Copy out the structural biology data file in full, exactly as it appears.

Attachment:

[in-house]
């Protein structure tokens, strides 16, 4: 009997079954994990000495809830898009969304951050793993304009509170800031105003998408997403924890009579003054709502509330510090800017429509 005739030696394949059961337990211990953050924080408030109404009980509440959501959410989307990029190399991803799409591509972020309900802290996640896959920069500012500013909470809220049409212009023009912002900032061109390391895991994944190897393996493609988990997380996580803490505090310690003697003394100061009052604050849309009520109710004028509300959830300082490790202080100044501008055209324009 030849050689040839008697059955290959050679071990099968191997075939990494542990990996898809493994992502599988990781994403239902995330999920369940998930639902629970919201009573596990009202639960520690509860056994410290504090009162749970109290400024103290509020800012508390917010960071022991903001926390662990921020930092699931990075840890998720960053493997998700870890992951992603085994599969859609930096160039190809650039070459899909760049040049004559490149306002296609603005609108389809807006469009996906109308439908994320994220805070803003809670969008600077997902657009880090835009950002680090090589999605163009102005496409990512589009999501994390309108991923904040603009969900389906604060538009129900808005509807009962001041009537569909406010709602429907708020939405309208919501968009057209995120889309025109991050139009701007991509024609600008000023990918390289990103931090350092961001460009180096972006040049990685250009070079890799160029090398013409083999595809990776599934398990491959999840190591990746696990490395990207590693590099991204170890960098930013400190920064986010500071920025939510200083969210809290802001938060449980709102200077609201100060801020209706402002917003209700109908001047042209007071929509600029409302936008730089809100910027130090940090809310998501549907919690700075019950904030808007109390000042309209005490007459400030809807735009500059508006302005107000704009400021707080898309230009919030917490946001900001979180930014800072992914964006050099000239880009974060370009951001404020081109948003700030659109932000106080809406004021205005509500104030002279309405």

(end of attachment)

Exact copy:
[in-house]
């Protein structure tokens, strides 16, 4: 009997079954994990000495809830898009969304951050793993304009509170800031105003998408997403924890009579003054709502509330510090800017429509 005739030696394949059961337990211990953050924080408030109404009980509440959501959410989307990029190399991803799409591509972020309900802290996640896959920069500012500013909470809220049409212009023009912002900032061109390391895991994944190897393996493609988990997380996580803490505090310690003697003394100061009052604050849309009520109710004028509300959830300082490790202080100044501008055209324009 030849050689040839008697059955290959050679071990099968191997075939990494542990990996898809493994992502599988990781994403239902995330999920369940998930639902629970919201009573596990009202639960520690509860056994410290504090009162749970109290400024103290509020800012508390917010960071022991903001926390662990921020930092699931990075840890998720960053493997998700870890992951992603085994599969859609930096160039190809650039070459899909760049040049004559490149306002296609603005609108389809807006469009996906109308439908994320994220805070803003809670969008600077997902657009880090835009950002680090090589999605163009102005496409990512589009999501994390309108991923904040603009969900389906604060538009129900808005509807009962001041009537569909406010709602429907708020939405309208919501968009057209995120889309025109991050139009701007991509024609600008000023990918390289990103931090350092961001460009180096972006040049990685250009070079890799160029090398013409083999595809990776599934398990491959999840190591990746696990490395990207590693590099991204170890960098930013400190920064986010500071920025939510200083969210809290802001938060449980709102200077609201100060801020209706402002917003209700109908001047042209007071929509600029409302936008730089809100910027130090940090809310998501549907919690700075019950904030808007109390000042309209005490007459400030809807735009500059508006302005107000704009400021707080898309230009919030917490946001900001979180930014800072992914964006050099000239880009974060370009951001404020081109948003700030659109932000106080809406004021205005509500104030002279309405």